2 EcologyEcology – the study of interactions among organisms and between organisms and their environmentInterdependence – dependence of every form of life on other living things and natural resources (air, water, land) in its environment
3 Levels of Organization Biosphere – largest, portions of planet where life exists (land, H2O, air)8 km above to 11 km belowBiome – group of ecosystems with same climate (temp. and rainfall)Ecosystem – collection of all organisms in a particular place together with the abiotic (physical) environment.
4 Levels of Organization Community – groups of different populations that live together in a defined area.Population – groups of individuals of same species in same area.Species – group of organisms so similar that they can mate and produce fertile offspring.
6 Biotic and Abiotic Factors Biotic – livingPlants, Animals ,Mold, Fungi, Bacteria, ProtistAbiotic – NonlivingSunlight, soil, wind, water, temperatureHabitat – the area where an organism lives; includes both biotic and abiotic factors.
7 Ecological Methods Observation – 1st step to designing an experiment Experiment – test hypotheses; imitate & manipulateModeling – make models based on observation & experimentHelps make future predictions
8 3.2 ENERGY FLOW (Autotrophs and Heterotrophs) One of the most important factors to determine capacity to sustain life is Energy Flow
9 Autotrophs (producers) Can trap light energy to produce food (organic molecules)PlantsSome protistsSome bacteriaPhotosynthesis – captures solar energy and converts it to chemical energy6CO2 + 6H2O C6H12O6 + 6O2Chemosynthesis – Chemical energy used to produce carbohydratesSUN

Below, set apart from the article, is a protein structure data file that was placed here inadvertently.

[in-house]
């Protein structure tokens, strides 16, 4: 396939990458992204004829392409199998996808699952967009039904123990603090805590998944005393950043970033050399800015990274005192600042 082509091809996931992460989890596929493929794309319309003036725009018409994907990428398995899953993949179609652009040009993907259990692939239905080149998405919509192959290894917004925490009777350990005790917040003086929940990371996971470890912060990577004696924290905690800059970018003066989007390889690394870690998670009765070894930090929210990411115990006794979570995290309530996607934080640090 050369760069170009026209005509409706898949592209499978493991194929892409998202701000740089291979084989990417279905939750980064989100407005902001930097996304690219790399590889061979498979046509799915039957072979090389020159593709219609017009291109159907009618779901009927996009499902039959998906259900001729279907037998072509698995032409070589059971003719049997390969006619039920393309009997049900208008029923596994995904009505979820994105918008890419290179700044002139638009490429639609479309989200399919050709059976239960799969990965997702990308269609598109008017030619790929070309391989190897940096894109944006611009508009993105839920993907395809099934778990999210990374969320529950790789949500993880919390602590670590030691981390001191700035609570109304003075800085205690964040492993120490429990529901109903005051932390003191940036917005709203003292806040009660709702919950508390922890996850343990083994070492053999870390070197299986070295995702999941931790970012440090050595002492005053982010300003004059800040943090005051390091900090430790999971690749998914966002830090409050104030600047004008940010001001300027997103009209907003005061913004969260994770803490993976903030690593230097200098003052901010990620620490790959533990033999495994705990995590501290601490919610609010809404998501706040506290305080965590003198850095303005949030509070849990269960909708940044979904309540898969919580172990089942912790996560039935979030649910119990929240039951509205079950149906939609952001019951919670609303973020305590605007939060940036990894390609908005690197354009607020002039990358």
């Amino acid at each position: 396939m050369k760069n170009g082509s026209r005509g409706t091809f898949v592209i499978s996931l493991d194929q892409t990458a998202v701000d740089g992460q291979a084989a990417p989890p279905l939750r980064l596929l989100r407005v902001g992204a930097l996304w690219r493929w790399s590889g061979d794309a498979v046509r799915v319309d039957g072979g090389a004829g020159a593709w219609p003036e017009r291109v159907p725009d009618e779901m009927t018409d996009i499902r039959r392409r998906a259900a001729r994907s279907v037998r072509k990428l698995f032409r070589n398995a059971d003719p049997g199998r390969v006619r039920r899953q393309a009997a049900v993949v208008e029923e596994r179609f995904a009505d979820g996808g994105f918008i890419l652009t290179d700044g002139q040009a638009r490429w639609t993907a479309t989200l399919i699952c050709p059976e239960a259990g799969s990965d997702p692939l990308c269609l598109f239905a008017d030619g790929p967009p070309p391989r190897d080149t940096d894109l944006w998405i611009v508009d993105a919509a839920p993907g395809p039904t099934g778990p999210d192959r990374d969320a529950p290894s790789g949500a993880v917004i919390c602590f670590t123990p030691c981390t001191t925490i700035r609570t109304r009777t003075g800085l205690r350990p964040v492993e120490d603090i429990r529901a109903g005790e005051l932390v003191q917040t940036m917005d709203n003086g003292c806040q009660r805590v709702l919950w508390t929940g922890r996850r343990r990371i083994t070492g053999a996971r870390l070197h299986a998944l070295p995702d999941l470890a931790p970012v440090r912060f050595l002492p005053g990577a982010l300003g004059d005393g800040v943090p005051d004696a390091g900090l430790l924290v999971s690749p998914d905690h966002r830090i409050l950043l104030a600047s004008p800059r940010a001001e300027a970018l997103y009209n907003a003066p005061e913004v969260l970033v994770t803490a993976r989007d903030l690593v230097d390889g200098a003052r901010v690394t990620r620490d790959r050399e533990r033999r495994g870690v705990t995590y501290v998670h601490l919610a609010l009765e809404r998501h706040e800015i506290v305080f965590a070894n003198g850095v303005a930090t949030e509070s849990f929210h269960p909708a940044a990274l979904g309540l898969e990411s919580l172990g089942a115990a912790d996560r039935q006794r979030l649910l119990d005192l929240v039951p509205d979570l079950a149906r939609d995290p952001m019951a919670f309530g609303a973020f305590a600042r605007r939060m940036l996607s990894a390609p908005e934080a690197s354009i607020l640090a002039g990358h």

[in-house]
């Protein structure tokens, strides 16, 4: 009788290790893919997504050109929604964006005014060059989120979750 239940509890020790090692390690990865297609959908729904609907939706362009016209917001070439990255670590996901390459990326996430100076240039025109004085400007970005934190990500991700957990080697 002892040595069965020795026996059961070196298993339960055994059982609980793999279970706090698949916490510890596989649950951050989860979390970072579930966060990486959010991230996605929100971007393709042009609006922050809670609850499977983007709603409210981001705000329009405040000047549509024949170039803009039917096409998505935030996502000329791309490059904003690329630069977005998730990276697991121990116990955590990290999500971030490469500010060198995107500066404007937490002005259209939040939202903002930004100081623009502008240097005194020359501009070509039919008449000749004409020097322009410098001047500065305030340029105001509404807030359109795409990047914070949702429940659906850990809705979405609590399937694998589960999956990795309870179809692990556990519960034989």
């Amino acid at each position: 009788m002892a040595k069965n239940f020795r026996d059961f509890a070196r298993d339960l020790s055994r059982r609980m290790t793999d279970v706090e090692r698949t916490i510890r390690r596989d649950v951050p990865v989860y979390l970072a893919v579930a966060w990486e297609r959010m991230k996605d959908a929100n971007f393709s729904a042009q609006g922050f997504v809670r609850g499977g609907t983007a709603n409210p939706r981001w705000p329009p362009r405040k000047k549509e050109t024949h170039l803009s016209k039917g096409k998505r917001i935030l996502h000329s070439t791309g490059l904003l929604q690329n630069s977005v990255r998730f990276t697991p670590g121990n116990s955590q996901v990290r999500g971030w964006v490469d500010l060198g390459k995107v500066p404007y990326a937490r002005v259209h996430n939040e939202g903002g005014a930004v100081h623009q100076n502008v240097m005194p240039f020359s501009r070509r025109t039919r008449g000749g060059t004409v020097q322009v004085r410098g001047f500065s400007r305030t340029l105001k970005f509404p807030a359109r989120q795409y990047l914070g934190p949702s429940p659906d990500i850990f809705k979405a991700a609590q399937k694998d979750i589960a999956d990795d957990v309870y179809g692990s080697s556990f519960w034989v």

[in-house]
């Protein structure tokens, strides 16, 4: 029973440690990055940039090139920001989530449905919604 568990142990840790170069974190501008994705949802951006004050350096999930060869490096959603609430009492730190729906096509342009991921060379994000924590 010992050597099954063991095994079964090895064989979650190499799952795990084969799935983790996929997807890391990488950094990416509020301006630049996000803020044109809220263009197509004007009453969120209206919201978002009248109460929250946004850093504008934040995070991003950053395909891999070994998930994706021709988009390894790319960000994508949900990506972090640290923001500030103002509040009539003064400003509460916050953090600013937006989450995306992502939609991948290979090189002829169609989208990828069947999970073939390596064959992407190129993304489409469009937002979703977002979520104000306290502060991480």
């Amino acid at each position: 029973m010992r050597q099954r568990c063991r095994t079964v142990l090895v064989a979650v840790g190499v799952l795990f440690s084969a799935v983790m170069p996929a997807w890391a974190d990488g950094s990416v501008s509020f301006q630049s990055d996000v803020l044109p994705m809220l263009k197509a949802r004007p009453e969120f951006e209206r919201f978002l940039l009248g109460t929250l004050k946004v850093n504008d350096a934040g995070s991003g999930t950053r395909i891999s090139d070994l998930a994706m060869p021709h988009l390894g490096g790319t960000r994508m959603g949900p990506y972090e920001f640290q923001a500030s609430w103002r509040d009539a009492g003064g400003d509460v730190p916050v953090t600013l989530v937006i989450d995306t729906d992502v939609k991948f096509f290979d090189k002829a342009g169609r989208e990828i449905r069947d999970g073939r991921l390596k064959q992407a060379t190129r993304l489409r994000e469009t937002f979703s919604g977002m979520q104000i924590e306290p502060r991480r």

10 Heterotrophs (consumers) Can’t trap energy directly; must acquire it from other organismsHerbivores – plantsCarnivores – animalsOmnivores – bothDetritivores – remains of dead plants & animalsDecomposers – break down organic matter
11 3.2 Energy Flow in Ecosystems Food Chains and Food Webs
12 Food Chains and Food Webs SUN Autotrophs HeterotrophFood Chain – energy trapped by producers passed on when organisms eat and are eatenFood Web – relationship more complex than a chain
13 Trophic Levels and Ecological Pyramids Trophic Levels – each step in a food chain/webEx: producers, then consumersEcological Pyramids – shows relative amount of energy at each level (10% rule)Biomass – total amount of living tissue within a trophic level
18 The Carbon CycleVolcanoes, respiration, fossil fuels, and decomposition add CO2 to atmosphere.Plants take CO2 and make carbohydratesPlants are eaten by animals and carbohydrates are passed through the food chain.As the animal breathes and eventually dies and decomposes CO2 is return to atmosphere.
20 Water Cycle Water enters the atmosphere by: Evaporation – water changes from a liquid to a gasTranspiration – Evaporation through leavesAs water rises it cools condenses into tiny droplets that form clouds.Droplets returns to Earth as precipitation.Water enters the rivers, ground water, ocean or plant roots to restart cycle.
22 Nitrogen Cycle Nitrogen gas makes up 78% of atmosphere Nitrogen Fixation: bacteria take nitrogen gases and turn it into ammonia, nitrite, and nitrate.Plants and animals use nitrate to make amino acids.Animal dies and decomposes returning nitrates to the soil.Denitrification: other bacteria convert nitrates into nitrogen gas.
23 The Phosphate Cycle Phosphate – parts of DNA/RNA Found in rocks that are worn downWashes into rivers/streams/oceans for marine organismsTaken in by plants and turned into organic compounds
24 Nutrient LimitationPrimary Productivity – the rate at which organic molecules are created by producersIf nutrients are in short supply, they are called LIMITING NUTRIENTSEx: Nitrogen is often limiting in water; if there is suddenly as input of N (fertilizer runoff), organisms can grow rapidly (Algal Bloom)
25 Discussion questions: How many stops can you make on your trip?Will your journey ever end?Was everyone’s journey the same? Why not?What would happen if a farmer used too much fertilizer? (In this game, that would mean that everyone started from the fertilizer station at the same time.)Livestock farming creates a large amount of animal waste. How would this affect the nitrogen cycle?